Thus, the court proceeded to consider the remaining factors. Strength: The court took judicial notice of 1500 other registered trademarks comprising an infinity symbol for the same classes of goods and services as Dfinity’s. That didn’t mean Dfinity’s marks were weak; Meta didn’t show how recognizable those marks were compared to Dfinity’s. “It is certainly possible that Dfinity is the most recognizable infinity sign in its class, in which case even a suggestive mark in a ‘crowded field’ could be stronger than expected.” That’s a fact issue.

So too with commercial strength. “Dfinity pleads facts that show some measure of commercial recognition, which is all that is required on a motion to dismiss.” Given the Ninth Circuit’s description of suggestive marks like the rainbow mark as “presumptively weak,” the court found the mark neither particularly weak nor particularly strong, giving this factor little weight at this stage.

Proximity of goods and services/likelihood of expansion: The services were not “totally unrelated” enough to be dispositive on a motion to dismiss. “While Meta does not now provide the precise services that Dfinity does, it does provide developers and creators with the ability to design, build, and launch VR apps on Meta Quest.” Given Zuckerberg’s founder’s letter launching Meta (“The metaverse will not be created by one company. It will be built by creators and developers making new experiences and digital items that are interoperable and unlock a massively larger creative economy than the one constrained by today’s platforms and their policies.”), it was plausible that Zuckerberg was describing products and services like Dfinity’s Internet Computer.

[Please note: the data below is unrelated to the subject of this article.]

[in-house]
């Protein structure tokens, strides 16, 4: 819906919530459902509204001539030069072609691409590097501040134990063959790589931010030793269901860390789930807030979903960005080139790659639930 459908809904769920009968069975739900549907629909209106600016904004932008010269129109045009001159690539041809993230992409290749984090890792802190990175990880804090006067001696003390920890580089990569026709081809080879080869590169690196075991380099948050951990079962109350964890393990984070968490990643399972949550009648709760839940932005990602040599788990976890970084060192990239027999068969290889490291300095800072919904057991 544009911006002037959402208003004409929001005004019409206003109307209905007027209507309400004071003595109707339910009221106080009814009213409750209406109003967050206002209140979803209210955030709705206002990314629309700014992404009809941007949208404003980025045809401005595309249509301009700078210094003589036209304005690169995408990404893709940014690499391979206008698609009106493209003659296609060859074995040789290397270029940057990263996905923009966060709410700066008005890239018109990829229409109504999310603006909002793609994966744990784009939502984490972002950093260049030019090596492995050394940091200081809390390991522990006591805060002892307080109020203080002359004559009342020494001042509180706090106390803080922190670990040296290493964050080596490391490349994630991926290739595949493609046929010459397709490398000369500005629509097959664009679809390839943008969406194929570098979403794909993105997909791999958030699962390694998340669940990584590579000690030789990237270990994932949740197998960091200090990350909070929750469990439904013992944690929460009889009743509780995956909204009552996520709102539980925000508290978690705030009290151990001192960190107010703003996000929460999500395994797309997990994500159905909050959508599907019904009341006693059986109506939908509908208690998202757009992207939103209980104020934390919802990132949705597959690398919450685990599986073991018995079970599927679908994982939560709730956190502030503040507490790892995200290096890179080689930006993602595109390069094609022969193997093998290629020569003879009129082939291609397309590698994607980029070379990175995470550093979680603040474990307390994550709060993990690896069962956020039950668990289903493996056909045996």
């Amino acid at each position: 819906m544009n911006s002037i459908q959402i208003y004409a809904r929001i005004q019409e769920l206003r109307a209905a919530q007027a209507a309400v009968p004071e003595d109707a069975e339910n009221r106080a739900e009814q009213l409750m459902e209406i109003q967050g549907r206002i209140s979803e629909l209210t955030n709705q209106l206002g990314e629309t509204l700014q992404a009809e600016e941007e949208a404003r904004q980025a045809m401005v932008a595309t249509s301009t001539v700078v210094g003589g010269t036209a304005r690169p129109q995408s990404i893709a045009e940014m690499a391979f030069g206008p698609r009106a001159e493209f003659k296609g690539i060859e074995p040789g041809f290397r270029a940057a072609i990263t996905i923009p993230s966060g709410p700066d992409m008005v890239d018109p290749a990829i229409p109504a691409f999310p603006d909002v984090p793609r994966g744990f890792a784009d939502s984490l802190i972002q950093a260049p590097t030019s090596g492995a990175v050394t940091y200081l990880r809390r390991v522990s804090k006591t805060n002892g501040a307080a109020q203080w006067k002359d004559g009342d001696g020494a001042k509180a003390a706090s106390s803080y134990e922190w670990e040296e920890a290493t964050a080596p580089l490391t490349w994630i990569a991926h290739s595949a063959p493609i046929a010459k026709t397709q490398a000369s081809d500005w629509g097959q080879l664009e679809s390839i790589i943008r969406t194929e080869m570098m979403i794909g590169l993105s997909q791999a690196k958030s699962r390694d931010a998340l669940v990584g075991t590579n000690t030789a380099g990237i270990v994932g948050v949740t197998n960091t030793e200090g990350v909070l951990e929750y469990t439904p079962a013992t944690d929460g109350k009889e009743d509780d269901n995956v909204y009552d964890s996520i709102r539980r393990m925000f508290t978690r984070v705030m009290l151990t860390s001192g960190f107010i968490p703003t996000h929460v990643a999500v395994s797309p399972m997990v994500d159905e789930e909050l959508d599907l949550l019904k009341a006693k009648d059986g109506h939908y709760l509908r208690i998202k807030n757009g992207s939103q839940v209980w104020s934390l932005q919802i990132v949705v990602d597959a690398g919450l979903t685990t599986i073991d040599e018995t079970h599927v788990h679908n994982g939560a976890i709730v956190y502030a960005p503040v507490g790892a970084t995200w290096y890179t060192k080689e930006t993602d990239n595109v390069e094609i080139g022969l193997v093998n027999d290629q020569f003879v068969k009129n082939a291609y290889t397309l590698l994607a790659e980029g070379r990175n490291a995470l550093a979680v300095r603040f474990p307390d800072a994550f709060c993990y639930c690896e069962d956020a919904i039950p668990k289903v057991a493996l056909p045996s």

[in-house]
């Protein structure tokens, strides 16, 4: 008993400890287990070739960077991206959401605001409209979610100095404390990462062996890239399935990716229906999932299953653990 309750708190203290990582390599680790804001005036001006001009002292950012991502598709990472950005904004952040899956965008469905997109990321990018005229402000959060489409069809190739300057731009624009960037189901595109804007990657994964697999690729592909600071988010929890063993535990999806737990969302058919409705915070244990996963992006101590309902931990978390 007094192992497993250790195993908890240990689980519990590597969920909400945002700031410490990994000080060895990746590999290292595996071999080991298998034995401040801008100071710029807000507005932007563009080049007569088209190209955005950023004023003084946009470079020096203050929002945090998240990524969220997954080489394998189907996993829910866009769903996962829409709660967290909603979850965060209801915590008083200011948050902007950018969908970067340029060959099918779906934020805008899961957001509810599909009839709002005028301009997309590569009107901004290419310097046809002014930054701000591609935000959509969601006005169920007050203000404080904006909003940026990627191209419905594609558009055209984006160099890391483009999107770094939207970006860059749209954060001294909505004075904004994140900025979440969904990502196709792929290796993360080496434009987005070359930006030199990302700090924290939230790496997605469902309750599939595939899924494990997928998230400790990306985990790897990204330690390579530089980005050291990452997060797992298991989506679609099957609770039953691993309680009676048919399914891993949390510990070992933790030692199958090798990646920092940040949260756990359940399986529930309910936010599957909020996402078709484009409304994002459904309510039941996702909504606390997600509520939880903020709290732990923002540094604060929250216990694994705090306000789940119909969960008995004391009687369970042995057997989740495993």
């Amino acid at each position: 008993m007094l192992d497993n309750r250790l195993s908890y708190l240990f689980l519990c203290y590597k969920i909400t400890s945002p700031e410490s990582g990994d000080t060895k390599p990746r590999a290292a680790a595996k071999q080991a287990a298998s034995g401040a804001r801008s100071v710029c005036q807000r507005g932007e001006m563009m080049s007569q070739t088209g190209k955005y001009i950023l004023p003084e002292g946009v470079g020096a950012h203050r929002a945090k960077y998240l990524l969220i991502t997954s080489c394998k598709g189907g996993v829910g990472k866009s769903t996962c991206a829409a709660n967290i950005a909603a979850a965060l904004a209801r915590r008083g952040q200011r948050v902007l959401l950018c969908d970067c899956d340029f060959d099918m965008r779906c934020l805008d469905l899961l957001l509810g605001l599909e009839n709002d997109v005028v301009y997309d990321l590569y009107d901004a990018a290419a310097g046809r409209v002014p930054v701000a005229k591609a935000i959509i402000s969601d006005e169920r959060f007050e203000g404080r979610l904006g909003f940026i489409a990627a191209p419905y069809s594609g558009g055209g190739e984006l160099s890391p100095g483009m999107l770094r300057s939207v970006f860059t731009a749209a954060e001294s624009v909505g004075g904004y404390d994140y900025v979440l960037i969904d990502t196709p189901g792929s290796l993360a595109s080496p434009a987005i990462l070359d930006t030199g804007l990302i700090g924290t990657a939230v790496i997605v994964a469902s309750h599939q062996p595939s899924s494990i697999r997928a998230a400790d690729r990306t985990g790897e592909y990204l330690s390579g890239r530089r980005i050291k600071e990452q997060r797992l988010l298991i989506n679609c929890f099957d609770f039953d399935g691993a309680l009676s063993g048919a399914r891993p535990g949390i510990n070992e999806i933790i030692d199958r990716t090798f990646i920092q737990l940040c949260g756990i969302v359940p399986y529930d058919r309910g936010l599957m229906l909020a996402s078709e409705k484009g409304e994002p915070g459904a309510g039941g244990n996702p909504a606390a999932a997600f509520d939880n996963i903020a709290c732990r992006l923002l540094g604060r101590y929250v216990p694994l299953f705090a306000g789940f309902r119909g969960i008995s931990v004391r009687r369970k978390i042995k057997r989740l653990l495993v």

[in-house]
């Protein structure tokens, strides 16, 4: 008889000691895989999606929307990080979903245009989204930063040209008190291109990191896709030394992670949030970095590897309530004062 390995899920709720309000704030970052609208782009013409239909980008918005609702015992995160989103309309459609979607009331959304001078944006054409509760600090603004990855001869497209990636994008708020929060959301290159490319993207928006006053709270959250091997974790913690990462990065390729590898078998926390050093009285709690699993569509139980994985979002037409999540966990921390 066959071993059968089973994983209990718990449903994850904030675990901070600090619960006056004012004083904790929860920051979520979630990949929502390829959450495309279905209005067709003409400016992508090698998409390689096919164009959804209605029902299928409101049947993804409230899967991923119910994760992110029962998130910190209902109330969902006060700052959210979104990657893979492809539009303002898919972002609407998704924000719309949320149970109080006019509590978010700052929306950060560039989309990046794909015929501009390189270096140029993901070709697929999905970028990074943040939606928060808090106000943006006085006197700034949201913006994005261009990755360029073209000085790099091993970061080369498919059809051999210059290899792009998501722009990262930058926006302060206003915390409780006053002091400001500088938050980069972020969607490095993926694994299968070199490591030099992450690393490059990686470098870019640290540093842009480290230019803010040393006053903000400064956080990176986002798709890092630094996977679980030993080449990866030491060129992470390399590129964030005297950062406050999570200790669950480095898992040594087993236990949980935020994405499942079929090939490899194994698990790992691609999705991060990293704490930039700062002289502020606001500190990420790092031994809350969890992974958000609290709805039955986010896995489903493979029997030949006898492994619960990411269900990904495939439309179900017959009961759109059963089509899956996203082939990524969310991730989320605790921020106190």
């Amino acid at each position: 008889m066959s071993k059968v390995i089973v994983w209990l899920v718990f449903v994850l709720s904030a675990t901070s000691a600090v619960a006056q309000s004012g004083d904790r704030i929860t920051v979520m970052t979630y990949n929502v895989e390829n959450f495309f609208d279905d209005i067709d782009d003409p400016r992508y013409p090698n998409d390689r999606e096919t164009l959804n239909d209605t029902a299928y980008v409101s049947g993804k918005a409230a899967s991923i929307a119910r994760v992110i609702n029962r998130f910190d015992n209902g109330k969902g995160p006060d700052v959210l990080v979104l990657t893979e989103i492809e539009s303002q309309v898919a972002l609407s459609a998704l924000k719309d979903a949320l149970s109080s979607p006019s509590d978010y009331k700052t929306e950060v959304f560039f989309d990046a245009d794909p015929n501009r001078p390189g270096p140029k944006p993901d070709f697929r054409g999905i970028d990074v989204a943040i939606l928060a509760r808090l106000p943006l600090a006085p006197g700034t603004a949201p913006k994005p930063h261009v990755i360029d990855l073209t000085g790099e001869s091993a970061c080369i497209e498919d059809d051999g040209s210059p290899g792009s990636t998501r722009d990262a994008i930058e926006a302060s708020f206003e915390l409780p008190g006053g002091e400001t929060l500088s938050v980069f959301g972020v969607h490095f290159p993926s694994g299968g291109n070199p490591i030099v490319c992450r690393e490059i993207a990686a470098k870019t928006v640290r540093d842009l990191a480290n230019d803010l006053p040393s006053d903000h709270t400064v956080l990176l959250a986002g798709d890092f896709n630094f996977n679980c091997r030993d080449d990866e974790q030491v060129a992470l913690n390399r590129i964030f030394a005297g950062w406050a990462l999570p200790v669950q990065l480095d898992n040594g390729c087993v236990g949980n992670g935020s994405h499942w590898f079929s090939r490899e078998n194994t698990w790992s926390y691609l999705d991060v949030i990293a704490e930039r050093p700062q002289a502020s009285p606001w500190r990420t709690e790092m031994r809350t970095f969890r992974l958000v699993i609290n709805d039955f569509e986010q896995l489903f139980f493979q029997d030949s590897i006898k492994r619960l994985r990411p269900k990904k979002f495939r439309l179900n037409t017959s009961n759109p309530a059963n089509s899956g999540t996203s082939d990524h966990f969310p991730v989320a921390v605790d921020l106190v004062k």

While Dfinity targets developers interested in using the blockchain to “build websites, enterprise systems and internet services within an open environment,” Meta targets everyone, including developers, “some of whom presumably are interested in building their products within, or at least compatible with, such an ‘open environment.’” Meta argued that its closed products were antithetical to that vision, and that there was no indication that it was interested in expanding into the realm occupied by the Internet Computer. “But given Meta’s metamorphosis over the last few years, such a move is not implausible on the pleadings.”

Type of goods/degree of care: Here Meta did much better.  “[T]he developers to which Dfinity markets its software are perhaps multitudes more sophisticated [than ordinary consumers online] and exercise a correspondingly higher degree of care.” It didn’t matter that Dfinity offered its services “for little or no cost,” given that they were software services offered to developers. “A service can be both low-cost and sophisticated, and a tech-savvy consumer is not likely to exercise less care if the service is sophisticated, simply because it is also inexpensive…. That these sophisticated people, immersed in the intricacies of the tech world, would be duped by a logo, particularly one that is not similar in key respects, borders on implausible.”